While these tracks are no doubt top notch, there are three arrangements on this CD that bear special mention. The first is “The Tower of No Return”, an epic seven minute hypnotic spectacle of pulsating rock groove that demands attention be paid to its every second. At first, I was put off by the length of this track and the sheer repetitiveness of the guitar, but as I found the intricate layers of sound worm their way into my brain over time, that seven minutes seems to go by in the blink of an eye now. The two layers of synth (one a mid-Eastern sounding one that comprises the melody, the other a low “buzzing” one that is mostly in the background) are packed in snuggly with the steady and constant riffs, with near-perfect chemistry between the three. The final result is downright magical and becomes apparent once the track finally fades away and you find yourself reaching for that repeat button.
“Huge Game Table Ver-2” is done in S.S.H.’s regular synth metal set-up (with no guitar overdub), but it stands out because it really takes apart the original, kicks up the intensity and then blows it sky high by inserting a killer section of the “Deceiful Wings” melody, followed by a heart-pounding version of the latter section of the original “Huge Game Table” melody. Add in the same type of frantic rhythm guitar, a drum kit that doesn’t quit and an absolutely wicked solo (easily the best on the album) and there’s no doubt it’s an instant classic. Finally, there’s definitely a reason “Deceitful Wings” was chosen as the main cover track for this album. That reason is best left to the listener to discover, but I promise that you will not disappointed. This is one of those truly legendary arrangements that should not be missed.
Rounding out the album are a handful of tracks that shift the focus away from the guitar and more towards a power-electronica edge, as well as a couple of bonus tracks (the Ver-0) tracks. I’m a tad disappointed in both of these and I don’t really weigh them in judging the album as a whole. I felt the original version of “Phantom Wings” packed more of a punch than the one here (particularly in regards to the drums) and this version really doesn’t add anything, outside of a longer playing time. “Beat of Illusion” decides to go with more of a flute-synth for the lead melody and, while it gives off a sad/mysterious edge, it hasn’t aged too well (or at least not as well as some Falcom Perfect Collection tracks that employ the same approach). “Huge Game Table” is probably the best of these tracks, but it sounds weak in comparison to the steroid-induced Ver-2. It sounds like one of the moody progressive-rock dungeon themes Motoi Sakuraba has been known to write and is surprisingly pretty, but seems totally out of place on this album. Lastly, the Ver-0 versions of “Ferocious Drive”, “Duke of Stratosphere”, “Horned Enigma” and “Alchemic Blast” are essentially the same as their earlier versions, but with SSH’s original synth guitar and not Hiramatsu’s transcriptions. I can’t really complain about them, as they are mostly bonus material, but I do tend to leave them off my iPod because they’re so similar to their main counterparts.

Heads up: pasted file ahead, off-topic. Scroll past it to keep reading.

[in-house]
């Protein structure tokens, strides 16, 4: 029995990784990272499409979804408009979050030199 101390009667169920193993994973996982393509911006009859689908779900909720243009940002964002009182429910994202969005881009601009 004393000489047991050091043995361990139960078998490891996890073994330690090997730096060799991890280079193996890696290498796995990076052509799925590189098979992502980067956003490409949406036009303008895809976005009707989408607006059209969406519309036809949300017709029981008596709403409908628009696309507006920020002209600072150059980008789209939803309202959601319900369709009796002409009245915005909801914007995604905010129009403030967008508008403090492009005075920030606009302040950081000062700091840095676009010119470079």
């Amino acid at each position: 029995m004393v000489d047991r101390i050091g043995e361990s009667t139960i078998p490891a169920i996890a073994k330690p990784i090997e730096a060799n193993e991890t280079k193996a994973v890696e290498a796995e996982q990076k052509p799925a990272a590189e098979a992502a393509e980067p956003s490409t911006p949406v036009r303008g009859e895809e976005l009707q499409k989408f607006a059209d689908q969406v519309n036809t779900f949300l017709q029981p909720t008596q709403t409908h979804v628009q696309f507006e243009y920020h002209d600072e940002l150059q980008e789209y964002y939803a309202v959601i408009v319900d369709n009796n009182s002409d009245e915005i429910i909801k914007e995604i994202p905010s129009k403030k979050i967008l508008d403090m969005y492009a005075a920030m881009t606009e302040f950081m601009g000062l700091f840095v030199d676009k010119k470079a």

I stand behind this album as one of my all-time favorites and place it firmly in the elite of game music arranges. My only wish for future albums would be to let Hiramatsu arrange a couple of tracks next time. He has proved himself to be one of the powerhouses on the doujin scene (easily comparable to SSH, in my humble opinion) and I feel his talent was severely underused for this album. Replacing the disc space taken by the Ver-0 tracks and some of the softer-edge tracks I mentioned with the brilliance he has shown in the past would make this album truly legendary. As is, the “Ferocious Drive” contained on this CD is well worth your time and money.
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Posted on August 1, 2012 by Andy Byus. Last modified on January 22, 2016.